Alpha Thalassemia (HBA1 and HBA2) Deletion/Duplication with reflex to Hb Constant Spring
Preferred first-tier genetic test for confirmation of suspected alpha thalassemia or alpha thalassemia trait. Use to detect common as well as rare and novel deletions or duplications of the alpha globin gene cluster and the hemoglobin Constant Spring (HbCS) variant.
Multiplex Ligation-dependent Probe Amplification with Sanger sequencing confirmation of HbCS
10-14 days; 21 days if reflexed
New York DOH Approval Status
Lavender (EDTA), pink (K2EDTA), or Yellow (ACD Solution A or B).
Transport 2 mL whole blood. (Min: 1 mL)
Room Temperature: 7 days; Refrigerated: 1 month
Background Information: Alpha Globin (HBA1 and HBA2) Deletion/Duplication
Characteristics: Decreased or absent synthesis of the hemoglobin (Hb) alpha-chain resulting in clinical presentations ranging from asymptomatic silent carriers to severe anemia and fetal lethality. Alpha thalassemia silent carrier commonly results from deletion of a single alpha globin gene (-a/aa) and is clinically asymptomatic. Alpha thalassemia trait may be caused by deletion of a single alpha globin gene from both chromosomes (-a/-a), or deletion of the HBA1 and HBA2 globin genes from the same chromosome (--/aa). Heterozygosity for Hb Constant Spring (HbCS) is usually asymptomatic but may be associated with mild microcytic anemia. Homozygous HbCS is characterized by overt hemolytic anemia, jaundice and splenomegaly. Hemoglobin H disease occurs due to inactivation of three alpha globin genes and results in hemolysis with Heinz bodies, moderate anemia, and splenomegaly. Hb Bart hydrops fetalis syndrome results from deletion of all four alpha globin genes (--/--) and is lethal in the fetal or early neonatal period. Alpha globin gene duplication results in three or more active alpha globin genes on a single chromosome.
Epidemiology: Carrier frequency of alpha thalassemia in African, African-American (1:3), Mediterranean (1:30-50), Middle Eastern, Southeast Asian (1:20).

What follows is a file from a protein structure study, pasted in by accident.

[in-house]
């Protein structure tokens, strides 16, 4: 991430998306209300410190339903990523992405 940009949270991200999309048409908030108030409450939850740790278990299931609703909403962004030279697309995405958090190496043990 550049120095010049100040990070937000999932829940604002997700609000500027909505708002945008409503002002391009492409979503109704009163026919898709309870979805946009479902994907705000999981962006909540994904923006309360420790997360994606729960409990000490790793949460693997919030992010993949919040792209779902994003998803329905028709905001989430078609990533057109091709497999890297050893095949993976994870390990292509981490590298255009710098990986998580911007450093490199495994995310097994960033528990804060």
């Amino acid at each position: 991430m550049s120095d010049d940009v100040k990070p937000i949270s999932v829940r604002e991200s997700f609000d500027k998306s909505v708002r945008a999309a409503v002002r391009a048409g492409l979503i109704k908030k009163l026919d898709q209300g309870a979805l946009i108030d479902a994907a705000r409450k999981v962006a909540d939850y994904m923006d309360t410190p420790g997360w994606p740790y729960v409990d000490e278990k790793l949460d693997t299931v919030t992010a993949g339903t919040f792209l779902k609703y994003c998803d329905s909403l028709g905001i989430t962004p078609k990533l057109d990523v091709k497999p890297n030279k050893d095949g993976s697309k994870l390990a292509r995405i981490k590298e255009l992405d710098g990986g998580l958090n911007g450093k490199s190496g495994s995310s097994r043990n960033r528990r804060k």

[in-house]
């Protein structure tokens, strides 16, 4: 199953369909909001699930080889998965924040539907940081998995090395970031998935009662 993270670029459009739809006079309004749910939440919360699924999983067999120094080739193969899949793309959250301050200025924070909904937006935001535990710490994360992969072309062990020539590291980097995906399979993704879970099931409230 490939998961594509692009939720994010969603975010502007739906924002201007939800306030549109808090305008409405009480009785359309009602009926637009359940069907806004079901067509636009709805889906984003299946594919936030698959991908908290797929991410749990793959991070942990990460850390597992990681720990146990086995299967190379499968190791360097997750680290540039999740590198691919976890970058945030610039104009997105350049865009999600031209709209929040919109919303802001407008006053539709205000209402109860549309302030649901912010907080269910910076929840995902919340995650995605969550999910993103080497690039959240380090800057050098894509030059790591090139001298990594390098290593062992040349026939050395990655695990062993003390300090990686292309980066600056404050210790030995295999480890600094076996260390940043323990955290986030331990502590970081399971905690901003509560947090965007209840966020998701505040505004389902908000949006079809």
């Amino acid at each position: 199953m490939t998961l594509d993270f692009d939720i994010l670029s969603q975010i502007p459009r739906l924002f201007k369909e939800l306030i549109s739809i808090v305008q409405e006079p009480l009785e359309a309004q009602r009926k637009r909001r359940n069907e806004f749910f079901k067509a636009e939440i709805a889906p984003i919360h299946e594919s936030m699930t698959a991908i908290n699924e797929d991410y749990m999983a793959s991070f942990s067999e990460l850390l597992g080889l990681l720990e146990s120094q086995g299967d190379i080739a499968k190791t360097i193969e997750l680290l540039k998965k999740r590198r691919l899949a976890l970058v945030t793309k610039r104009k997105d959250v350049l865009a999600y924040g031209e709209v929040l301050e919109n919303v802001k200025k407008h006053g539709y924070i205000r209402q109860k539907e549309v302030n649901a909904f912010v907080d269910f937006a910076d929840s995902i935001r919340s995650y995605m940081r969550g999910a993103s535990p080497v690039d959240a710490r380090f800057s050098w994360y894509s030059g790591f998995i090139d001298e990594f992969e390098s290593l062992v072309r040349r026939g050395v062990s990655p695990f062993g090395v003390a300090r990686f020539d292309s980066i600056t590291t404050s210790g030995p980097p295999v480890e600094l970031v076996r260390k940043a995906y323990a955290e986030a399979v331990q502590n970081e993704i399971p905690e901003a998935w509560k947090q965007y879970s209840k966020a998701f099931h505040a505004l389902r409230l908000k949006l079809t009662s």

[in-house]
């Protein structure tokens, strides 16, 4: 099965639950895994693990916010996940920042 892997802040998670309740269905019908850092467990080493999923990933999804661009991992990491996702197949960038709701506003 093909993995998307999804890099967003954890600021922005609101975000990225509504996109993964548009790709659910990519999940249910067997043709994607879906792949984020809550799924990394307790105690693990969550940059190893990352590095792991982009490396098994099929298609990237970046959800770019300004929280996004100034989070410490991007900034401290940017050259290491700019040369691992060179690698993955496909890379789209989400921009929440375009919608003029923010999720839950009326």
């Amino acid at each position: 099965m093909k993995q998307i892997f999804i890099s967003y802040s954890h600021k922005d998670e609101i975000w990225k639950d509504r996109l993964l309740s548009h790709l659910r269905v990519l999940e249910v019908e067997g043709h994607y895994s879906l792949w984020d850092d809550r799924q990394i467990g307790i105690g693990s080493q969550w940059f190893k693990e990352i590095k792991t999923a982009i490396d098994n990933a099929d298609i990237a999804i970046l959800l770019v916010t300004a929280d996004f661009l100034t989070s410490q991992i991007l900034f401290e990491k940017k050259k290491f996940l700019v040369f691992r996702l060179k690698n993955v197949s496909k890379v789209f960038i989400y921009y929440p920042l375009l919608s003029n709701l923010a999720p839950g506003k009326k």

Inheritance: Autosomal recessive.
Cause: Pathogenic variants in the alpha globin gene cluster (HBZ, HBM, HBA2, HBA1, HBQ1) or regulatory region.
Clinical Sensitivity: Varies by ethnicity, at least 90 percent.
Methodology: Multiplex ligation-dependent probe amplification (MLPA) for the HBZ, HBM, HBA2, HBA1, and HBQ1 genes, the HS-40 regulatory region, and Hb Constant Spring (HbCS) HBA2 c.427T>C; p.Ter143Gln. To determine copy number of HbCS in absence of a concurrent deletion of HBA2, PCR and bidirectional sequencing for HbCS is performed.
Analytical Sensitivity and Specificity: 99 percent.
Limitations: Diagnostic errors can occur due to rare sequence variations. Specific breakpoints of large deletions/duplications will not be determined; therefore, it may not be possible to distinguish variants of similar size. Non-deletional variants within the coding or regulatory regions of the alpha globin cluster genes, other than HbCS, will not be targeted. Individuals carrying both a deletion and duplication within the alpha globin gene cluster may appear to have a normal number of alpha globin gene copies. Rare syndromic or acquired forms of alpha thalassemia associated with ATRX gene variants will not be detected.
This test was developed and its performance characteristics determined by ARUP Laboratories. It has not been cleared or approved by the US Food and Drug Administration. This test was performed in a CLIA certified laboratory and is intended for clinical purposes.
Counseling and informed consent are recommended for genetic testing. Consent forms are available online.
Laboratory Developed Test (LDT)
If a concurrent deletion of HBA2 is not identified, PCR and bidirectional sequencing for the HbCS copy number will be performed. Additional charges apply.
81269; if reflexed, add 81257
|Component Test Code*||Component Chart Name||LOINC|
|3003657||HBA DDCS Interpretation|
- A globin
- Alpha globin gene analysis
- Alpha globin mutations
- Alpha thalassemia